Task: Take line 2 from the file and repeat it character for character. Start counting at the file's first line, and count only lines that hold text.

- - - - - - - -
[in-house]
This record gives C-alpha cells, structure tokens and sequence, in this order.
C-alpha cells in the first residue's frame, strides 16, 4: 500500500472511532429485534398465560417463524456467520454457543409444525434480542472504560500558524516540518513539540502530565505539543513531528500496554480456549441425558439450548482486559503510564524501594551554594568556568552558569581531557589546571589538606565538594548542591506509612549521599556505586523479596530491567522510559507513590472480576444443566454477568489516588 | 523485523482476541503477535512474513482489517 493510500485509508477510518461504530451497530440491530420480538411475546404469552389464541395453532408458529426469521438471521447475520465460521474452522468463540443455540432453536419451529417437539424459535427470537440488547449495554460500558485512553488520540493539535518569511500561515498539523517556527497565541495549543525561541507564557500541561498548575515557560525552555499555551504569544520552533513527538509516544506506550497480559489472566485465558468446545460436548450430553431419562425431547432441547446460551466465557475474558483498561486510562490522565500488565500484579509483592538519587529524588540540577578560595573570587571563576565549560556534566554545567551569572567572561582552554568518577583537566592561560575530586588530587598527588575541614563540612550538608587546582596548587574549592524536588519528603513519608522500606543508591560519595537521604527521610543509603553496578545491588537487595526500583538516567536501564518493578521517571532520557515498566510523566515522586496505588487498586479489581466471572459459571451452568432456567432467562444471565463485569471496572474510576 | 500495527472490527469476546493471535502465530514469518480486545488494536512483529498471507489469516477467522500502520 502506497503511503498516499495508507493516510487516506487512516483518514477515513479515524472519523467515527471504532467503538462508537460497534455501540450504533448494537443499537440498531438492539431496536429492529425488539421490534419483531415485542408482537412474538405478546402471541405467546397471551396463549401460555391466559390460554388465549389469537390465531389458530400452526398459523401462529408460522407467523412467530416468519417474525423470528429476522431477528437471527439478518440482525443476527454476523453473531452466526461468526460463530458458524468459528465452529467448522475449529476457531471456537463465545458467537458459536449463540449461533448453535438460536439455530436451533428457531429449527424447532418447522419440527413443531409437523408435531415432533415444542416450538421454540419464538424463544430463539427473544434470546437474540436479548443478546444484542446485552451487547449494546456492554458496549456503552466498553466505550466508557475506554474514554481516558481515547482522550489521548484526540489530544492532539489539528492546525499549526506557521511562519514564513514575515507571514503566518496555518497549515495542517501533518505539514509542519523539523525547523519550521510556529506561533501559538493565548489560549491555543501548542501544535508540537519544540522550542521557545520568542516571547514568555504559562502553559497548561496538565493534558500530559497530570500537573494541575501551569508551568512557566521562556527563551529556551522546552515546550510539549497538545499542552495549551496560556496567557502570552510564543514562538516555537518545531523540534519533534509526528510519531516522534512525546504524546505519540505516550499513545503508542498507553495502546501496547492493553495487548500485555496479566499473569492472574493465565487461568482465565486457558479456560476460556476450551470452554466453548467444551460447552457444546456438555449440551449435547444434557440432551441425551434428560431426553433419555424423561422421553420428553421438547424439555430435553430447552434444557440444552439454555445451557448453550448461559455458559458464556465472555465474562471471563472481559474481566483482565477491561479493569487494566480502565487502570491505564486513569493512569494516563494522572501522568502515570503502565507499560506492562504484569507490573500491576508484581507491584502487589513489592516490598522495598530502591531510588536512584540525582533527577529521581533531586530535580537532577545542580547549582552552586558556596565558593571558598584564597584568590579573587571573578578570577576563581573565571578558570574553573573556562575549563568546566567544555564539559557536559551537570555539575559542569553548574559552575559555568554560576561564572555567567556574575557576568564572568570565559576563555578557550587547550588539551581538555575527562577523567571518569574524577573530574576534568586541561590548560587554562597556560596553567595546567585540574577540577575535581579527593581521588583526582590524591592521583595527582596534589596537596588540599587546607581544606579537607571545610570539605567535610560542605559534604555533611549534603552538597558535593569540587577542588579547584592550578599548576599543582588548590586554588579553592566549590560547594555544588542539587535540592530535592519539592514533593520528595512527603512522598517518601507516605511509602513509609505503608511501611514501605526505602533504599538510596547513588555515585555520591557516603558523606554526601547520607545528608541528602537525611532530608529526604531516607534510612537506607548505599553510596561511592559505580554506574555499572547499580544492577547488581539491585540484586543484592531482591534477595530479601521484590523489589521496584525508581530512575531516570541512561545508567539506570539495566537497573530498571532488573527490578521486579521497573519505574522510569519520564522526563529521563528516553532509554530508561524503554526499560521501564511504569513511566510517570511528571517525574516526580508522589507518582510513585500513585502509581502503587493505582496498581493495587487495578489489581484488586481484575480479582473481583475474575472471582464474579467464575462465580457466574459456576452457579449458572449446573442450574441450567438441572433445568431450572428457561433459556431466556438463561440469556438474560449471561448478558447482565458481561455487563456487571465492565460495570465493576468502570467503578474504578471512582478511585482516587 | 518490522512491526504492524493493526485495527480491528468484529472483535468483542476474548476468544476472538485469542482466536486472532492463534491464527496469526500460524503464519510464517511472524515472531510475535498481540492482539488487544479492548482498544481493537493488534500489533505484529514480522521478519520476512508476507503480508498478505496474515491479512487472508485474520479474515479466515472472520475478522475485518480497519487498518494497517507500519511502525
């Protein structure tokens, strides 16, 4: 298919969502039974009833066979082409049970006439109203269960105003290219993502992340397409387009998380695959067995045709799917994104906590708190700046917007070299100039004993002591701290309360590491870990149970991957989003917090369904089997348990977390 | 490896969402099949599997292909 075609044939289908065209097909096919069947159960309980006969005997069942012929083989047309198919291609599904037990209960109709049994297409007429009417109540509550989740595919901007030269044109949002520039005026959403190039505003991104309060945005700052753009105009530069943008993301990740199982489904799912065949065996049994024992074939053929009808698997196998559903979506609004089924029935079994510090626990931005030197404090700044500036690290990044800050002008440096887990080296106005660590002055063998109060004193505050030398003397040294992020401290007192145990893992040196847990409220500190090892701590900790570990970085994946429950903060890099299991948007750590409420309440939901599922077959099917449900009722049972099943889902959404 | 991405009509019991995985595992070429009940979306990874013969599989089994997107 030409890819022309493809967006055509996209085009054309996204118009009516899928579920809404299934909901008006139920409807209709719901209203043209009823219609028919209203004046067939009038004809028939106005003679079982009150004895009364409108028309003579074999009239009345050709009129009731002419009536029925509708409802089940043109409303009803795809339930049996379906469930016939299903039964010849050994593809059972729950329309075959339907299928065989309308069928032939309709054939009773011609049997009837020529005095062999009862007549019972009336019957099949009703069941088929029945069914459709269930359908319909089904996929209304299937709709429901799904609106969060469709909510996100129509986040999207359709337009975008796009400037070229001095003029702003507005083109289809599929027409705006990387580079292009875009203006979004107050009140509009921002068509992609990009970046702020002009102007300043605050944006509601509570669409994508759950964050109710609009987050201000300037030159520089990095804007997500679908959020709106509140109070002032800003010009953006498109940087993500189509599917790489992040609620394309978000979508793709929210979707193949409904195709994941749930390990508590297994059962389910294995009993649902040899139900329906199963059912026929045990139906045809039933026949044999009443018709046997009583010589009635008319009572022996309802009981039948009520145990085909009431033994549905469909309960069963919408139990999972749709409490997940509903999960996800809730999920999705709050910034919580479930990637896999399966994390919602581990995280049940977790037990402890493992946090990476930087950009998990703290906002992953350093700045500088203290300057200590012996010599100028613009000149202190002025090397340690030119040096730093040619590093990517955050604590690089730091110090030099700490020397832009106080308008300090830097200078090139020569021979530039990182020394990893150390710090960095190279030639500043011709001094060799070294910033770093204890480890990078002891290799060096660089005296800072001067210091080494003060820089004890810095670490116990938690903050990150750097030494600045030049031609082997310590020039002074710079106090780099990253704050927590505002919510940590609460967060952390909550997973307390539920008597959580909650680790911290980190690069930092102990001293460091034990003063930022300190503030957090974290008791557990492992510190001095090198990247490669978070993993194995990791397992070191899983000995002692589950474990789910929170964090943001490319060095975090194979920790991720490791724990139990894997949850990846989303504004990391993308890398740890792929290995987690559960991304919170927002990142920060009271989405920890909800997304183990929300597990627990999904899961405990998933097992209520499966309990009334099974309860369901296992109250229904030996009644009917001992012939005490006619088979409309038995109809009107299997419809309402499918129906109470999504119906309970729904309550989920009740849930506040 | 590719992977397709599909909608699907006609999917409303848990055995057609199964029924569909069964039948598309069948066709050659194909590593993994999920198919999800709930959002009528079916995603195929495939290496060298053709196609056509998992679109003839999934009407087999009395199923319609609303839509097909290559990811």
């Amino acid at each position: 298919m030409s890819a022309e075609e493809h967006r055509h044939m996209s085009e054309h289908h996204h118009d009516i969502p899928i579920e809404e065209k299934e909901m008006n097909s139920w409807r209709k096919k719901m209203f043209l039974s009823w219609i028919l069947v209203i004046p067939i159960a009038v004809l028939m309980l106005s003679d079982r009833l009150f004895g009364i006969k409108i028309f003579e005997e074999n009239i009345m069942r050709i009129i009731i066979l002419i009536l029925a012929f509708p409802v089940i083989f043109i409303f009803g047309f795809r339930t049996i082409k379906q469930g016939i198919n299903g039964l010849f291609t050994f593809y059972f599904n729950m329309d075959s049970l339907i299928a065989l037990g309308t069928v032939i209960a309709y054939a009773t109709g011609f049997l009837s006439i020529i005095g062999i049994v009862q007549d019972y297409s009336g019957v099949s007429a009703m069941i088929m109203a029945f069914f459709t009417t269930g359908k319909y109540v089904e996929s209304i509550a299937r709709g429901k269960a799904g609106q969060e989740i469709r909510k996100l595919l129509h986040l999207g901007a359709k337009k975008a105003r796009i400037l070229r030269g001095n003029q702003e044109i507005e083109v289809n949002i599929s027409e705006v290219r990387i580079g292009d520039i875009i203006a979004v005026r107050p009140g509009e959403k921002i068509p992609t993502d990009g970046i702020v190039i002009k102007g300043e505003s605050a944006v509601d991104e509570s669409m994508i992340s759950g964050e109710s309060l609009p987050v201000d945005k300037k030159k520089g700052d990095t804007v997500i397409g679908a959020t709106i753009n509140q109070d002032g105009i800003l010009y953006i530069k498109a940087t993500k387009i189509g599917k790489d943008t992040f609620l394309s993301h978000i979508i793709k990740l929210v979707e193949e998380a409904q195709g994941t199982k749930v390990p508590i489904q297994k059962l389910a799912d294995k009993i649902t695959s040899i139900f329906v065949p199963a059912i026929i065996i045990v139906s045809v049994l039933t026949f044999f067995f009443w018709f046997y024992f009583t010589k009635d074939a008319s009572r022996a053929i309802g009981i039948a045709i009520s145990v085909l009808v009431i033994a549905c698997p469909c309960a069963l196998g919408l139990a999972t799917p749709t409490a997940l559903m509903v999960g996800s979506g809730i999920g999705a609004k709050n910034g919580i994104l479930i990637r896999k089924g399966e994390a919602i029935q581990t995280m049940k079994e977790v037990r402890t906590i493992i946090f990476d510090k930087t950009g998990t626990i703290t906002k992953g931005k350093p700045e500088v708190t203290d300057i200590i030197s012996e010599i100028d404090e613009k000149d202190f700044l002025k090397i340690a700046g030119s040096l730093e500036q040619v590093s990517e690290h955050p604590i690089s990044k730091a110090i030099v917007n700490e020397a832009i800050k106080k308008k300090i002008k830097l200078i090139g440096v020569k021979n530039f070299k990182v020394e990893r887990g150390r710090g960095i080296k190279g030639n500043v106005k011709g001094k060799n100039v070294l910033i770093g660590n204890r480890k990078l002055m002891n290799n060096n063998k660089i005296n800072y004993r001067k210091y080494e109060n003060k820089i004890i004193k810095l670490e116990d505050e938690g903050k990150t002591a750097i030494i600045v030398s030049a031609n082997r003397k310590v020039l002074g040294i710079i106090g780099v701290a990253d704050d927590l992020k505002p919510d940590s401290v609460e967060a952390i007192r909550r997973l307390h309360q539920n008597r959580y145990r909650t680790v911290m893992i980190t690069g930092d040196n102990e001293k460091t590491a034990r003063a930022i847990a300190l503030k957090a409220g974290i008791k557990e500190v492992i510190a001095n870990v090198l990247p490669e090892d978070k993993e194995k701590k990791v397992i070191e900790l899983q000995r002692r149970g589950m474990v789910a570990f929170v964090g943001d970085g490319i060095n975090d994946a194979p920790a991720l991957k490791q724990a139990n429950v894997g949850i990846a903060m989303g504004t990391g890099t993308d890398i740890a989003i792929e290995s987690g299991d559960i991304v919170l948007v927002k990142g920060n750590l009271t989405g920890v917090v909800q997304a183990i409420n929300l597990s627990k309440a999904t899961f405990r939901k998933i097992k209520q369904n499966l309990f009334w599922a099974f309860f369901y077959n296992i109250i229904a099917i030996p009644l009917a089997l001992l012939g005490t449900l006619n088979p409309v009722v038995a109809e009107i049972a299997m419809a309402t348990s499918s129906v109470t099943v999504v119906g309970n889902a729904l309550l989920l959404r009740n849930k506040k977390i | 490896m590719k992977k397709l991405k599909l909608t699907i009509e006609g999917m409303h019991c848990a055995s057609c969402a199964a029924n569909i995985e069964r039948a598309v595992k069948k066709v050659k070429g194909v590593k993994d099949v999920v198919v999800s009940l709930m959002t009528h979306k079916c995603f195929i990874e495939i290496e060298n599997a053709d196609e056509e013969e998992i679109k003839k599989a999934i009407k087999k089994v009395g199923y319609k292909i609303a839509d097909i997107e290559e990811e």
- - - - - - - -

This record gives C-alpha cells, structure tokens and sequence, in this order.